For 22 year-old Dakota Blue Richards, who play WPC Shirley Trewlove, the 30th anniversary was not something of which she was even aware. "As much as it is obviously a prequel to Morse, I think Endeavour is its own series and all the actors have their own interpretations of their characters," she tells Crime Scene. "We're vaguely aware at all times of Morse will end up. But I've never seen the [original] series and, for as long as I'm in the show, I think I'd rather not watch it."
While fans might point to the appearance of PC Jim Strange (who's risen to Chief Superintendent in Inspector Morse), the evocative music by Barrington Pheloung (including the closing theme from Morse) and even a Jaguar (Mk 1 this time), Evans is adamant that it's a very different show. "The writer has put some things in, but they're so well embedded that unless you were a big fan you wouldn't [realise] - and that's not to be pejorative about it, but it's not a nostalgia fest", he says, claiming that he's not seen the original series either.
Evans has a point. Series 4 deliberately used the strikingly modern architecture of St. Catherine's College as a contrast to the city's ancient institutions. For "Lazaretto", Icelandic director Börkur Sigthorsson (Trapped) was brought on board for a change of tone. "It's very dark, it gives it a different flavour," says Evans of the episode.
The leading man is himself increasingly involved in the post-production process of Endeavour and reveals he's recently taken on his first directing job (for a BBC series he declines to name just yet). During our interview, he shows a keen interest in the craft of making a major series. "It costs a fortune", he says of the location shoots, crediting the financial support shown by ITV and Mammoth Screen.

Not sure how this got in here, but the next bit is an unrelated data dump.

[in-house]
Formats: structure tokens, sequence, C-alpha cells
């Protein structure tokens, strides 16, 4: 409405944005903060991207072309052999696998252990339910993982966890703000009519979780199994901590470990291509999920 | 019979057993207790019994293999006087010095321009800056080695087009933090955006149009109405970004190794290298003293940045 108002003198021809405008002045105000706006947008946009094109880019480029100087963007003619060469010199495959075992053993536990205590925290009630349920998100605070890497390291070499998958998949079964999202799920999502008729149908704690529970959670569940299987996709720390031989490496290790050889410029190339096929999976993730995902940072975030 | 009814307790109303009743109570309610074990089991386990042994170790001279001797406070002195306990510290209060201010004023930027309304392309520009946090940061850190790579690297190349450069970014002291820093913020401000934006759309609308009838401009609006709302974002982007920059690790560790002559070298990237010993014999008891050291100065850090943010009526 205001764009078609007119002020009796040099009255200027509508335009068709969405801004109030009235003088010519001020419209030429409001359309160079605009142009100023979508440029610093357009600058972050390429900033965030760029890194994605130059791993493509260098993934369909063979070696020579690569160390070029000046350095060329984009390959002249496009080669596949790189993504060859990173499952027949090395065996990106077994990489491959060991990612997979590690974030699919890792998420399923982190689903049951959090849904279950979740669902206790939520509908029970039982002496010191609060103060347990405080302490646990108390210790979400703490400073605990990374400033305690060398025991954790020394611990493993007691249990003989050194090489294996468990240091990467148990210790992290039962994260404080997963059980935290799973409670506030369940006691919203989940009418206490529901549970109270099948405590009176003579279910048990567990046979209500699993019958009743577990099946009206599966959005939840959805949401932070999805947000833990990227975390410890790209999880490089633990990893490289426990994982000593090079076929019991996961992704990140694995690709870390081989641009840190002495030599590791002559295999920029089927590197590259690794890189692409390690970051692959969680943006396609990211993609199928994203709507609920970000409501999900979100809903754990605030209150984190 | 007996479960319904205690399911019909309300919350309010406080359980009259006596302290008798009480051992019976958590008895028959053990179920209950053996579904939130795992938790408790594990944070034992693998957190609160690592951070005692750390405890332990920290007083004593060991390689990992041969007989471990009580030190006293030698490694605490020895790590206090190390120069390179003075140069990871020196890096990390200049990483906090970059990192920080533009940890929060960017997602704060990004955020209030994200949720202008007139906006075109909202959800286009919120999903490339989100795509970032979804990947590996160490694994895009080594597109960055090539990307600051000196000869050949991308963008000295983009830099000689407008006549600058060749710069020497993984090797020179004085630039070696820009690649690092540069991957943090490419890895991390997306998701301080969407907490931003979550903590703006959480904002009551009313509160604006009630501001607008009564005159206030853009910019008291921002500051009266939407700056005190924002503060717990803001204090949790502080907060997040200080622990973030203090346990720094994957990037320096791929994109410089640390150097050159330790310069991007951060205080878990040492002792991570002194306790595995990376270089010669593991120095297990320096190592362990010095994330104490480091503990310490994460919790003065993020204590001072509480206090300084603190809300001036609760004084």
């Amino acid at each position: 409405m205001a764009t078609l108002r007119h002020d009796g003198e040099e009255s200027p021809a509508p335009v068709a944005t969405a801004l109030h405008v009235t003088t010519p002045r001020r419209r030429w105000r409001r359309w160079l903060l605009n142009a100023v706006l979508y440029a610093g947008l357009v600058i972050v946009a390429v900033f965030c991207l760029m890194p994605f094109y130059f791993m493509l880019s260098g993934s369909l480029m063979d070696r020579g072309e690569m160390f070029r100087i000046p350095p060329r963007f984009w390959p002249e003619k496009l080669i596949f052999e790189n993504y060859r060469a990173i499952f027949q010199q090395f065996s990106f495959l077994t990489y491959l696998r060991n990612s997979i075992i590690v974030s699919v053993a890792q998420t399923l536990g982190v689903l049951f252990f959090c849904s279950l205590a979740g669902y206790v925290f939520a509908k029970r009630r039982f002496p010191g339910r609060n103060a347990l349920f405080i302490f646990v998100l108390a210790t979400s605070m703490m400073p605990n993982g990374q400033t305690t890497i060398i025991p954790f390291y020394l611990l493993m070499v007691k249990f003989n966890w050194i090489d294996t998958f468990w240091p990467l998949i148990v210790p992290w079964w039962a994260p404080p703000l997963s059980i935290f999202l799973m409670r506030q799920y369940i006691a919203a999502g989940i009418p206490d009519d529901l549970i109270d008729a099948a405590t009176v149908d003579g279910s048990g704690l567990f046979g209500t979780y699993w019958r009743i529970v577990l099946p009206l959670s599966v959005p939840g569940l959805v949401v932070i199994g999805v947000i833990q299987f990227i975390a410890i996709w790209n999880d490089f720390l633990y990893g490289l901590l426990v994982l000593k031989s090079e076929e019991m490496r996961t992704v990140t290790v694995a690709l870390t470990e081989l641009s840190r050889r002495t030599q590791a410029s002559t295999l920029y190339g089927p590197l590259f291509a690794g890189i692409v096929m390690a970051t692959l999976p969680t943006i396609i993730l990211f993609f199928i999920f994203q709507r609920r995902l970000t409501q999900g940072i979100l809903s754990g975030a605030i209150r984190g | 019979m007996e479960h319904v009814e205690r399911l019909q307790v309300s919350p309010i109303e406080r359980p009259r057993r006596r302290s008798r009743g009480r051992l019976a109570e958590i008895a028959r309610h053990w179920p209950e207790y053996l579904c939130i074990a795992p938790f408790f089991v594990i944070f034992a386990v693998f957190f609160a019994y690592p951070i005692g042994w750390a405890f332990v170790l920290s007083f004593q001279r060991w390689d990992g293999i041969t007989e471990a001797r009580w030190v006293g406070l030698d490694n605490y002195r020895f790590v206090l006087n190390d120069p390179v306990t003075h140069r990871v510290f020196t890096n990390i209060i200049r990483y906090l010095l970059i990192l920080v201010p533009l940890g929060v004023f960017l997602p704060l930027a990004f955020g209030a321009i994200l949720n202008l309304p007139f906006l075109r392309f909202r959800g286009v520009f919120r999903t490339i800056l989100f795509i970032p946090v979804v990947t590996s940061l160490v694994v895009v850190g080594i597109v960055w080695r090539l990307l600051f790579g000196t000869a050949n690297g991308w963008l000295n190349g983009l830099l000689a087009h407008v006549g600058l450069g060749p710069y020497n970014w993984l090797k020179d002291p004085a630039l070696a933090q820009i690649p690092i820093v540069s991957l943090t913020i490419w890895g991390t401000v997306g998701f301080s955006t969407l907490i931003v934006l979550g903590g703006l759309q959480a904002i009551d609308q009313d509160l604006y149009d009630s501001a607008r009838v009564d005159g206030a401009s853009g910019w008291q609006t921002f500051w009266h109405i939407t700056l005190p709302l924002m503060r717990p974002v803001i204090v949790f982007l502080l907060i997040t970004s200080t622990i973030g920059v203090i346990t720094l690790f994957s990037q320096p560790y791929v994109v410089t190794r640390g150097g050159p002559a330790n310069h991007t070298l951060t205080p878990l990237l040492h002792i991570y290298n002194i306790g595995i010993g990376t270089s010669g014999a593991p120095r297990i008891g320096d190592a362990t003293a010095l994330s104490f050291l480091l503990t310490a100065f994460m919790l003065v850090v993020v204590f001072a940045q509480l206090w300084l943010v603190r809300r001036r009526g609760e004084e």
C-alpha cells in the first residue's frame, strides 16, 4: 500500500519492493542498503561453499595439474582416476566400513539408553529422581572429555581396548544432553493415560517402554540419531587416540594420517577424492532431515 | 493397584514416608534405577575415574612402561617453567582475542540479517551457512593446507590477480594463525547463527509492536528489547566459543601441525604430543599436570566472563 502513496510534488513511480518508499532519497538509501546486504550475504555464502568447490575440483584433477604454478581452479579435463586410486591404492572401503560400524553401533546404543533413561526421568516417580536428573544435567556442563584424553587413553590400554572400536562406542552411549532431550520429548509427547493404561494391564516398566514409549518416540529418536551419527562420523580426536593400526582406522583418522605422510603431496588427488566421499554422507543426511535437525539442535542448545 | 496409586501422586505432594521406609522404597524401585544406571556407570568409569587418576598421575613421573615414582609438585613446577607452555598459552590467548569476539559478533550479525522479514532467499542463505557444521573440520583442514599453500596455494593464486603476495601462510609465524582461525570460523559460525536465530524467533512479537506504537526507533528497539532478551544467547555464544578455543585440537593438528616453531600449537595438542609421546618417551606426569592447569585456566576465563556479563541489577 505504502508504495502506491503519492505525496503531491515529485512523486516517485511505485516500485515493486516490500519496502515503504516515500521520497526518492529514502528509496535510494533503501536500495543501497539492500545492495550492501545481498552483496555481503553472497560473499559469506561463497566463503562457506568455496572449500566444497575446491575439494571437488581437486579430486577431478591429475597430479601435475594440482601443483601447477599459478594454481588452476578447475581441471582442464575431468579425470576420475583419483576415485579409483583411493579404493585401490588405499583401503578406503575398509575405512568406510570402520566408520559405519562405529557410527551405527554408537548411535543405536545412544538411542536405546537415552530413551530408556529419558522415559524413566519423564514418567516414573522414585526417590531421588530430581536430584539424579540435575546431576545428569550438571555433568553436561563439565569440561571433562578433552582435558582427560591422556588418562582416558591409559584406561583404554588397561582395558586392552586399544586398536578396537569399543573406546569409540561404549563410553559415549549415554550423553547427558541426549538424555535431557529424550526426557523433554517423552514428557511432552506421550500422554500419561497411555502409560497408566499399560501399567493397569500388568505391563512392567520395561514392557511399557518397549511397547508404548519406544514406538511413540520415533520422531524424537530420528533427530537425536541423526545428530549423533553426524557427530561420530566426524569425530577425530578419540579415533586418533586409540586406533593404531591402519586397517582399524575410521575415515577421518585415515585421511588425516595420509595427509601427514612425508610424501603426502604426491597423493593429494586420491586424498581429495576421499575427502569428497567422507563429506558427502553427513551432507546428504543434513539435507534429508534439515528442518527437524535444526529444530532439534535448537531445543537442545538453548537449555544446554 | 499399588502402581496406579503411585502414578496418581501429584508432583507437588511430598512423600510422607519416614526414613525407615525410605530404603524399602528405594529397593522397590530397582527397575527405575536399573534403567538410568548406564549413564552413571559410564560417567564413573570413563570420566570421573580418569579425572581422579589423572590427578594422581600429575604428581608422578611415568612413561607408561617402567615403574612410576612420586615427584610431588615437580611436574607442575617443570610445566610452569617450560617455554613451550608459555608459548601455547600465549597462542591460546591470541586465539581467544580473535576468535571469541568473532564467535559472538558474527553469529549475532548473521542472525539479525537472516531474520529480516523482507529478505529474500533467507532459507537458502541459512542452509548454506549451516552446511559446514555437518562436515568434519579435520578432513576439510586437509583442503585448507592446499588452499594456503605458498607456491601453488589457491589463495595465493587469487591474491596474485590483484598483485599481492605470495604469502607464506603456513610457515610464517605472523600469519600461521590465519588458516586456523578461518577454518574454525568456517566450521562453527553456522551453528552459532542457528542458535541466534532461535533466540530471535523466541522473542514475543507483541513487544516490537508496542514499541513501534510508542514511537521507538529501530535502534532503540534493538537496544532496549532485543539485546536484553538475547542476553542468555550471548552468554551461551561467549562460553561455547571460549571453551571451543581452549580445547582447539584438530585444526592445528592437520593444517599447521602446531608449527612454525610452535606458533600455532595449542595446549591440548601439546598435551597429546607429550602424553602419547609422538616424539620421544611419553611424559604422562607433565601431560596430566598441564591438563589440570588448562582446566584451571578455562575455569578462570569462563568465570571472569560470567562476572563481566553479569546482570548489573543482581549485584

Character is also important to the show's enduring popularity, with Evans seeking out "interesting conflict" with his partner and superior officer, DI Thursday. "I think it's good that there are changes in their relationship", adds Allam. "If things get too fixed, it just starts repeating itself and becomes a bit dull for us. So I think it's good that grit is introduced."
Morse has fallen out with his police employers again in Series 4, following his failed sergeant exams - a surprise result that suggests the powers-that-be want him out. However, the actor sees his character as a dedicated officer who's evolving into the detective who will one day solve cases "by the power of opera or crosswords".
Thursday is something of a mentor to Morse - and a fellow ale drinker - though the senior officer is a World War II veteran who's never going to express his emotions. He's been particularly troubled as he tries to find his daughter Joan (Sara Vickers), who fled Oxford in the wake of a traumatic raid on the bank where she worked in the Series 3 finale. Her departure at the end of the series was also a romantic blow - one of many more to come - for Morse.
The job is always going to come first for Morse, though Evans can see beyond playing the famous role in Endeavour in the not-too-distant future. "I think I'll know when it's right", he says of the prequel's end. "I just think we'll know when the stories have been told."